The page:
Because of what Jesus Christ did on the Cross and from the empty tomb, God is in the business of getting rid of sin. “Whoever makes a practice of sinning is of the devil, for the devil has been sinning from the beginning. The reason the Son of God appeared was to destroy the works of the devil” (1 Jn. 3:8). Sin cannot go on, because Jesus is destroying it.

The Fruits of Righteousness

Breaking the slavery

Finally, we might ask: why then do Christians sin, if we’ve been freed from sin? Paul doesn’t leave us in doubt. He tells us in verse 19 to present ourselves to God as we once presented ourselves to Satan. We are the slaves of the one we obey (v. 16). We Christians still sin because we don’t constantly surrender ourselves to God. Paul’s point is as clear as it is powerful:  we enjoy liberation from sin when we determine to obey a new master. Let me put this another way. Paul teaches that God gives his people the power over sin when they surrender themselves entirely to him.

Let me make it even more concrete. When we rise in the morning, we need to pray, “Father, in Jesus’ name, I surrender myself entirely to you. I’ll do whatever you want, under all conditions, all the time. I must have the strength of your Spirit. I’ll pay any price to obey.”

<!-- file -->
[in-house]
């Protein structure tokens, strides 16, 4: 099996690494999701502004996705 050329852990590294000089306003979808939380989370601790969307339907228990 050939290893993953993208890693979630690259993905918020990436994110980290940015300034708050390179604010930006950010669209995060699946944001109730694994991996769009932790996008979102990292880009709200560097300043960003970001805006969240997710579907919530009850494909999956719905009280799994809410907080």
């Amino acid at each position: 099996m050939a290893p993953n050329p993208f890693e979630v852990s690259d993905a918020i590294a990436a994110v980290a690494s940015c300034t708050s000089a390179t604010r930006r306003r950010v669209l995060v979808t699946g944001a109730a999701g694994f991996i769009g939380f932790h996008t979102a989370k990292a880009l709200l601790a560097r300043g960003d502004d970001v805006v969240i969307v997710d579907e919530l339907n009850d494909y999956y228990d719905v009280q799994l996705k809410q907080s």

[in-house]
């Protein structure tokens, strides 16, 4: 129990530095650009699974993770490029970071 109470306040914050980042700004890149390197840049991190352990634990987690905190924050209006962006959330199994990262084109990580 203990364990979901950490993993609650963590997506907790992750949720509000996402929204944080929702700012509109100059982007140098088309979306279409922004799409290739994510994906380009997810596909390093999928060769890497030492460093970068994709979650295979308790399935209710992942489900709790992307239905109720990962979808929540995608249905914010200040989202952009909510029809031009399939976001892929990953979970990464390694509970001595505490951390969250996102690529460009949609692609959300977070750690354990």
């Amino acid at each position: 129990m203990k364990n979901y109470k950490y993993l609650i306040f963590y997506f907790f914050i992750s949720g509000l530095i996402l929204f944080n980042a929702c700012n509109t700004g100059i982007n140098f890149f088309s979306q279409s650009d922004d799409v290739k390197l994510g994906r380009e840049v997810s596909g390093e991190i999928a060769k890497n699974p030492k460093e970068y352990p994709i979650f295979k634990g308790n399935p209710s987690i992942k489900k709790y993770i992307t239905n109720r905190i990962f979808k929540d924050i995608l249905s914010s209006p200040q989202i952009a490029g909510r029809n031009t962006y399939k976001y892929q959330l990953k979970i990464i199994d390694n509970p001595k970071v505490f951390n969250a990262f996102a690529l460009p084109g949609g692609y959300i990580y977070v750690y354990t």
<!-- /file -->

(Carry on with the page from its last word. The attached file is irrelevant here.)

Friends, this is the person that God empowers for consistent obedience. Because of indwelling sin, the Bible does not teach that we can live above all sin (1 Jn. 1:8). The Bible does teach, however, we can live consistently obedient lives. We can live above the power to sin. Sin no longer enslaves us. God enslaves us. This is to say, righteousness enslaves us (v. 18).

It’s fascinating that Paul uses the term “fruit” — the fruit of sin, and the fruit of righteousness (vv. 21–22). Fruit is what Satan used in the Garden of Eden to seduce Eve and Adam to sin. The fruit was seductive. The fruit fueled feelings of instant gratification.

When we surrender entirely to the Triune God, he starts drying up that sinful fruit. Then we start bearing the fruit of righteousness (Jn. 15). Understand this point: when we surrender to God, God just doesn’t get rid of our sin. He doesn’t leave us barren. He replaces our sin with righteousness. When we get a new master, we start bearing new fruit.


Let me review. We know that sin destroys everything that is beautiful and lovely in the world. That’s the very sin that once dominated our own hearts. The horrid pollution of sin “out there” starts “in here.”

But Jesus Christ came to liberate us from the shackles of sin. When we surrender ourselves entirely to God, sin no longer has any power over us. It’s as simple and profound as that.

In the mid-1860’s, the Emancipation Proclamation liberated all of the black slaves in all of the United States. They were legally liberated. But they didn’t experience their liberation until they acted on it. They had to leave their old master, and recognize that a new master, the federal Union, had liberated them.

The same is true with sin. The Father in Jesus Christ has liberated us, and we must surrender ourselves daily to our new, liberating master.